CHICAGO — Derrick Rose, the Chicago Bulls star whose voice has been as muted during his 14-month rehab from knee surgery as his absence has been glaring and chronicled, knows there is a difference between talking the talk and walking the walk.
Sprinting the sprint, cutting the cut and leaping the leap are all better still in gauging how successful Rose and the team’s medical staff were in getting him back on the court by training camp this fall.
“Me saying it is something totally different,” the Bulls point guard said in a video interview newly posted on the team Web site. “I think me going on the court and showing ’em will let ’em know it was the right decision.”
Rose’s decision not to return for any portion of the 2012-13 schedule was the headline of the Bulls’ season. It defined who and what they were, as well as how far an undermanned, underdog squad could go against the likes of the Nets and the Heat in the playoffs.
It led to an emerging class of Rose critics, too, something new for the Chicago kid who previously had delivered more, sooner, than most expected. Once Rose’s rehab dragged into and through the 8-to-12-month estimate offered in May 2012, questions and even suspicions began to pop up: Is it Rose’s knee or his heart? Doesn’t he see his teammates gutting out huge upsets despite injuries of their own? How much influence does brother Reggie Rose, the player’s agent, and a fleet of adidas marketers have over the kid?
Rose’s presence in Bulls pregame warm-ups, working on his jump shot and moves to the rim, looking pretty healthy, only made people wonder more. And his near-blackout of the media – endorsed or at least tolerated by Chicago management — exacerbated the situation, because in place of Rose’s words, critics reached their own conclusions.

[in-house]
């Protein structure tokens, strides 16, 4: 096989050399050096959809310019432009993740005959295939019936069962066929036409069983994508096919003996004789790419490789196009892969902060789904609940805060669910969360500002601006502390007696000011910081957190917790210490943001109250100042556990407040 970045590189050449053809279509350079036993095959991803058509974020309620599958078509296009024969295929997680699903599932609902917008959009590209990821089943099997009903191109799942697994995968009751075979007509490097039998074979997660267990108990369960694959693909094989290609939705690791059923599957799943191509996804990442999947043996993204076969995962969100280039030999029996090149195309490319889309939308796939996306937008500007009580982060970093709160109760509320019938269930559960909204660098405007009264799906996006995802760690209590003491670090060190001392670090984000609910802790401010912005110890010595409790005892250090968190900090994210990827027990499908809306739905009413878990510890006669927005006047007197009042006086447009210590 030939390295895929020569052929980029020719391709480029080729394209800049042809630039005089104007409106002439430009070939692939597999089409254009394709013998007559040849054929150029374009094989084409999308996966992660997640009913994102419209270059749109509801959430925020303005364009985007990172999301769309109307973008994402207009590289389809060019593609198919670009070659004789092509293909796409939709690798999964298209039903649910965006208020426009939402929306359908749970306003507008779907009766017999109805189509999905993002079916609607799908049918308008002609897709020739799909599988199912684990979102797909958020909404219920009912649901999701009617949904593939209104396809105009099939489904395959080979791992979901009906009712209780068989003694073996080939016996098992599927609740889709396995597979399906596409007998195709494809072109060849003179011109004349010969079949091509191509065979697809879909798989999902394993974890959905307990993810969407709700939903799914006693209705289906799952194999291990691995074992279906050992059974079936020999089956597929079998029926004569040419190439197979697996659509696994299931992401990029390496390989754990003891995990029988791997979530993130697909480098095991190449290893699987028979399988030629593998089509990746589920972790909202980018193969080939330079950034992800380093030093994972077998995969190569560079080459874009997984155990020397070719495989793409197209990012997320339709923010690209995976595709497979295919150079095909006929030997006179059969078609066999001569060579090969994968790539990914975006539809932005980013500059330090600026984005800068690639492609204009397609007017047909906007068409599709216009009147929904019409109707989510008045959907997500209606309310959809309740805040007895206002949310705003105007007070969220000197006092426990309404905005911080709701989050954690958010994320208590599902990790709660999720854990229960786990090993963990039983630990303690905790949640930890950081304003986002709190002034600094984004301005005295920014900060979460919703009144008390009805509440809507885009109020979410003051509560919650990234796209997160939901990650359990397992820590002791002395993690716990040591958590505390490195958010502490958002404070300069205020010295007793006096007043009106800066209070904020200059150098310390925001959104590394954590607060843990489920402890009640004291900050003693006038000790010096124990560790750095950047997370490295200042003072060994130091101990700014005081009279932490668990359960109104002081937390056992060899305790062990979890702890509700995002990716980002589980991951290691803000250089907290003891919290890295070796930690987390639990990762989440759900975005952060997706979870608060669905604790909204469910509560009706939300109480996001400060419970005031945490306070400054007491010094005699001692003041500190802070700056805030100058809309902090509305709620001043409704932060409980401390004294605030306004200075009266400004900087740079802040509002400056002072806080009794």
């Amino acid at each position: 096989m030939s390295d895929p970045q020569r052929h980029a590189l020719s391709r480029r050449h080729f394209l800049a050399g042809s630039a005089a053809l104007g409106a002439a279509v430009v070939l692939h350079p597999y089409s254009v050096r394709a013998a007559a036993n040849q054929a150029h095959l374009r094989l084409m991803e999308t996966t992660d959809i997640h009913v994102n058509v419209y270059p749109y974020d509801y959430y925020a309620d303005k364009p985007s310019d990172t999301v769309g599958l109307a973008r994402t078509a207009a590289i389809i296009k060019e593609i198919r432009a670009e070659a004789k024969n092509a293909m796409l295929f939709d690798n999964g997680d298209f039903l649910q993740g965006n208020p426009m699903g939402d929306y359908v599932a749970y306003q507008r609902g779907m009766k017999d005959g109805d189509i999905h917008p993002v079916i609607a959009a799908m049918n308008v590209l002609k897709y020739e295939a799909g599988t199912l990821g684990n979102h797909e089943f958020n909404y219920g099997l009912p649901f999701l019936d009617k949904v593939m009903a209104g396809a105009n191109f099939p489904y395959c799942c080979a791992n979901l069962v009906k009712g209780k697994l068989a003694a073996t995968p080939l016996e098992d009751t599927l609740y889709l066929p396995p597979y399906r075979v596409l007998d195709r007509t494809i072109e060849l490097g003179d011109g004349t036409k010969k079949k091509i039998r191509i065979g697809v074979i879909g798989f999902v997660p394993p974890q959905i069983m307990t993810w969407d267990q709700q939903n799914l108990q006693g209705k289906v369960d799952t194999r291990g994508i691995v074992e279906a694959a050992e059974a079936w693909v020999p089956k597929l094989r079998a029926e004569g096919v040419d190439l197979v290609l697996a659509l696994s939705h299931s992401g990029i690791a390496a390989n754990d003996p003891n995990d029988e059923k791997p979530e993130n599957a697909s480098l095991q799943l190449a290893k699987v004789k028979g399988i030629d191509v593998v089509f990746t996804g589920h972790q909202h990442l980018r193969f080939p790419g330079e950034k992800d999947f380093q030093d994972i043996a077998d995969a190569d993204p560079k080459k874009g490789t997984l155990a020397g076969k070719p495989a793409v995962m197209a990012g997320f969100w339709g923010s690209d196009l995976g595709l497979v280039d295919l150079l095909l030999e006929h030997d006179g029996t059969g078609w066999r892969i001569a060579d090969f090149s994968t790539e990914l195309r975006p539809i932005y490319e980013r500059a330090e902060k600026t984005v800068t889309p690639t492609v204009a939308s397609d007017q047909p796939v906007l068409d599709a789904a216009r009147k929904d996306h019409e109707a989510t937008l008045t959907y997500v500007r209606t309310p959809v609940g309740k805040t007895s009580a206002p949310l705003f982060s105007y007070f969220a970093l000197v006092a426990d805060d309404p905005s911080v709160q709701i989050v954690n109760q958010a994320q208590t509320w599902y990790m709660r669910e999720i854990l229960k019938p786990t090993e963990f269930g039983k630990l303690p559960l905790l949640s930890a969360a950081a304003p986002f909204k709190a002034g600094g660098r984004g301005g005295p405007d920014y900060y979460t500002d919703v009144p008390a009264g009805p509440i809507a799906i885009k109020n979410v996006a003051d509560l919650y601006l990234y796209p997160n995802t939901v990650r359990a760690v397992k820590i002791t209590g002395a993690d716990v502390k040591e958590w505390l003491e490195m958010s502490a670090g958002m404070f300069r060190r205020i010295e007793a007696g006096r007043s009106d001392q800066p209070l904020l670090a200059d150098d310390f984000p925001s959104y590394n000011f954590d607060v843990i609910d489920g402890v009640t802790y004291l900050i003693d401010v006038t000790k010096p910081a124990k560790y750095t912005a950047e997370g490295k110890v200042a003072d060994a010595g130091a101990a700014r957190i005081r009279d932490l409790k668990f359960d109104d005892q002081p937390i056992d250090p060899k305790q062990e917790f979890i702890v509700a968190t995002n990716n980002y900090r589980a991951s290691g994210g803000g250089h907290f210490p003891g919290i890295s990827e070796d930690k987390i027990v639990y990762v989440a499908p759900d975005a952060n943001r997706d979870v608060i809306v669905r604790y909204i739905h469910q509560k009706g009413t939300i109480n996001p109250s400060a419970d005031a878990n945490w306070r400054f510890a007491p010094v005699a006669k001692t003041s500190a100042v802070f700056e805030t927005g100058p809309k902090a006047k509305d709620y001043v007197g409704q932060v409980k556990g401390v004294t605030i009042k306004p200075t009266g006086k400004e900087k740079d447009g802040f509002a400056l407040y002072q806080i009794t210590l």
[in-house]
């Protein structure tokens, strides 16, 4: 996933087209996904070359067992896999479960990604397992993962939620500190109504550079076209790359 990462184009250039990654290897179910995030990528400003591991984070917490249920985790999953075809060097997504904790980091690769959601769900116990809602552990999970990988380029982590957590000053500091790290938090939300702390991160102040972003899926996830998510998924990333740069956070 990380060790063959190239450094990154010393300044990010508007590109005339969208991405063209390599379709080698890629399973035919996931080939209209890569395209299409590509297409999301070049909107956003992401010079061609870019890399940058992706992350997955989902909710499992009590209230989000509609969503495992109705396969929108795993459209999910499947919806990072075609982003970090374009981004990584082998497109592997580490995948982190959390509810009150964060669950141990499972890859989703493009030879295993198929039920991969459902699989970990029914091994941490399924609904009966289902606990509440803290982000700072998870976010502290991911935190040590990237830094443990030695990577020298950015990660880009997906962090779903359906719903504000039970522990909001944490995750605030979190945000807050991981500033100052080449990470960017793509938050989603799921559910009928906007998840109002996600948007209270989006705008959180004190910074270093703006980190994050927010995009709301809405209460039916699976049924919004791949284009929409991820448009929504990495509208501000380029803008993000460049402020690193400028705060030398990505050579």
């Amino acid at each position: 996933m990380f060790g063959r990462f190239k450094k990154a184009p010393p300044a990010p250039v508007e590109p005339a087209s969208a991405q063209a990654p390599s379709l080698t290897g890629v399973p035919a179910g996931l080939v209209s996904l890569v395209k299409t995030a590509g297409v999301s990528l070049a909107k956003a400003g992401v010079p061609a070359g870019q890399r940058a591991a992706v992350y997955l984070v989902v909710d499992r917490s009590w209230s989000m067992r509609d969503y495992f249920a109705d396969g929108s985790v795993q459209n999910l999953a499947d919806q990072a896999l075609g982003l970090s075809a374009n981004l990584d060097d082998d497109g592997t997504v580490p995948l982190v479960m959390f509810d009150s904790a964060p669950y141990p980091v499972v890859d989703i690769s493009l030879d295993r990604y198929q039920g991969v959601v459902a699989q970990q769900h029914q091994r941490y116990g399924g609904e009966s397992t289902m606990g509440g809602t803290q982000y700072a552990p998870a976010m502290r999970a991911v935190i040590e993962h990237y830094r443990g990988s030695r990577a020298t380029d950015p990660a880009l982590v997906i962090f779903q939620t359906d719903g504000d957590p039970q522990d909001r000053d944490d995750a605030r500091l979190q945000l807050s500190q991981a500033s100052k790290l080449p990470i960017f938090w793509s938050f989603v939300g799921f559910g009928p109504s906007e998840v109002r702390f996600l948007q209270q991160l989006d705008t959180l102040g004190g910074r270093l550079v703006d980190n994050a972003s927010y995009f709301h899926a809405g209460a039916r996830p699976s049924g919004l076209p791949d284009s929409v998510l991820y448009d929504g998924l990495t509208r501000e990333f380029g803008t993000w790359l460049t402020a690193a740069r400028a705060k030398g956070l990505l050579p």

This sitdown with BullsTV might be a reach for the reset button.
“I didn’t want to do anything, to tell you the truth,” Rose said of media interviews in general during his layoff. “I didn’t want to talk to anyone. I just wanted to rebuild my leg and be around my son [P.J.]. That was time where, me having a son, is huge. … My father wasn’t ever in my life, so he’s first now with anything.”
Scheduling sitdowns with reporters once a month to track his rehab progress wouldn’t have tampered with either his focus or his Dad time, and would have shown respect for the media that otherwise respected Rose’s challenge/ordeal. More so, it would have been good for the fan base that kept buying tickets.
If a little more accountability sapped any drama from adidas’ series of shoe commercials (“The Return”), too bad — Rose didn’t make good on that script anyway. And the Bulls’ media relations experts, working up through vice president John Paxson and chairman Jerry Reinsdorf, if necessary, should have spelled that out to Rose.
But this BullsTV interview offers a fresh start. Now, instead of some random sessions with USA Today or furtive Q&A grabs in the postgame locker room in Boston, Rose needs to make himself available to reporters on an occasional basis.
Not every question got asked or answered by Bulls.com, such as:
- How will you simulate game conditions over the summer, when you’re in Chicago, in Los Angeles or on the adidas tour through Serbia and other European destinations?